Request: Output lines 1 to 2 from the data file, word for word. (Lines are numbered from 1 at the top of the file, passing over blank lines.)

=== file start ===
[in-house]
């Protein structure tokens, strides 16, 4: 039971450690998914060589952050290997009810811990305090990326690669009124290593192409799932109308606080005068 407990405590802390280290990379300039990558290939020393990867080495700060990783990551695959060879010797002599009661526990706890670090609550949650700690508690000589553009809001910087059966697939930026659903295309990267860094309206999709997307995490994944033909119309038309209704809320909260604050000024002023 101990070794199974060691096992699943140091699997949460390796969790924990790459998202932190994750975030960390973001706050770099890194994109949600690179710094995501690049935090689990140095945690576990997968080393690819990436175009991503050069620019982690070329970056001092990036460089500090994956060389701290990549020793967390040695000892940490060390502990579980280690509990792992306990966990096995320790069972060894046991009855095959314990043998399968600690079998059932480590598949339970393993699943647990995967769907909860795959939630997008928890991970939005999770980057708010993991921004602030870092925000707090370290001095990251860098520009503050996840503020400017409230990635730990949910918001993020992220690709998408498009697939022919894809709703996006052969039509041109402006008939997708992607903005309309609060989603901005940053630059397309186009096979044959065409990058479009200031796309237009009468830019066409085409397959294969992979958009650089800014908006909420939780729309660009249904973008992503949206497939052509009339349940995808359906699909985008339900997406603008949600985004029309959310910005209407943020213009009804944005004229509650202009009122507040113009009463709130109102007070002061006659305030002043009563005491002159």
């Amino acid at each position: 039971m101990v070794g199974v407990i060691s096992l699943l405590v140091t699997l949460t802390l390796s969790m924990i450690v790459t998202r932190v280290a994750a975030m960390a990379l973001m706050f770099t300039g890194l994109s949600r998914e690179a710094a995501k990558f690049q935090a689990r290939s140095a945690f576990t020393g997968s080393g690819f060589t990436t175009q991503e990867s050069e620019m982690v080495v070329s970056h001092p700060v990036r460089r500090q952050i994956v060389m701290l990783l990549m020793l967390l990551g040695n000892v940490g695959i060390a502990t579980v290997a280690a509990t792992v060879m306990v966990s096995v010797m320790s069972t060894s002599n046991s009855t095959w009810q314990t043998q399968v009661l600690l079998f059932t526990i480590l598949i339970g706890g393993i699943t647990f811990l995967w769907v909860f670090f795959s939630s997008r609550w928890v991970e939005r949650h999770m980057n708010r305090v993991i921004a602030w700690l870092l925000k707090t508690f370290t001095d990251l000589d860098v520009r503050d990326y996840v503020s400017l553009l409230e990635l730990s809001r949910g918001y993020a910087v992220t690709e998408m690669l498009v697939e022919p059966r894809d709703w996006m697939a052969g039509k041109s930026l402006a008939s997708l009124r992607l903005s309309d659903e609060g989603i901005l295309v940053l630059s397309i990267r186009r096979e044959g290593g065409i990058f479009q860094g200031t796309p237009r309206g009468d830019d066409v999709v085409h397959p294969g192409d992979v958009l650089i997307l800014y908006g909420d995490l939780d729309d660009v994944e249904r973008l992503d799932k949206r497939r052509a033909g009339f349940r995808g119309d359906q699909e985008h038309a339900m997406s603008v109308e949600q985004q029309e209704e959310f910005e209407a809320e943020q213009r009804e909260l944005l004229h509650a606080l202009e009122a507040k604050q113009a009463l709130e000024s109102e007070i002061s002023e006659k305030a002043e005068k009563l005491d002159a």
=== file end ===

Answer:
[in-house]
């Protein structure tokens, strides 16, 4: 039971450690998914060589952050290997009810811990305090990326690669009124290593192409799932109308606080005068 407990405590802390280290990379300039990558290939020393990867080495700060990783990551695959060879010797002599009661526990706890670090609550949650700690508690000589553009809001910087059966697939930026659903295309990267860094309206999709997307995490994944033909119309038309209704809320909260604050000024002023 101990070794199974060691096992699943140091699997949460390796969790924990790459998202932190994750975030960390973001706050770099890194994109949600690179710094995501690049935090689990140095945690576990997968080393690819990436175009991503050069620019982690070329970056001092990036460089500090994956060389701290990549020793967390040695000892940490060390502990579980280690509990792992306990966990096995320790069972060894046991009855095959314990043998399968600690079998059932480590598949339970393993699943647990995967769907909860795959939630997008928890991970939005999770980057708010993991921004602030870092925000707090370290001095990251860098520009503050996840503020400017409230990635730990949910918001993020992220690709998408498009697939022919894809709703996006052969039509041109402006008939997708992607903005309309609060989603901005940053630059397309186009096979044959065409990058479009200031796309237009009468830019066409085409397959294969992979958009650089800014908006909420939780729309660009249904973008992503949206497939052509009339349940995808359906699909985008339900997406603008949600985004029309959310910005209407943020213009009804944005004229509650202009009122507040113009009463709130109102007070002061006659305030002043009563005491002159």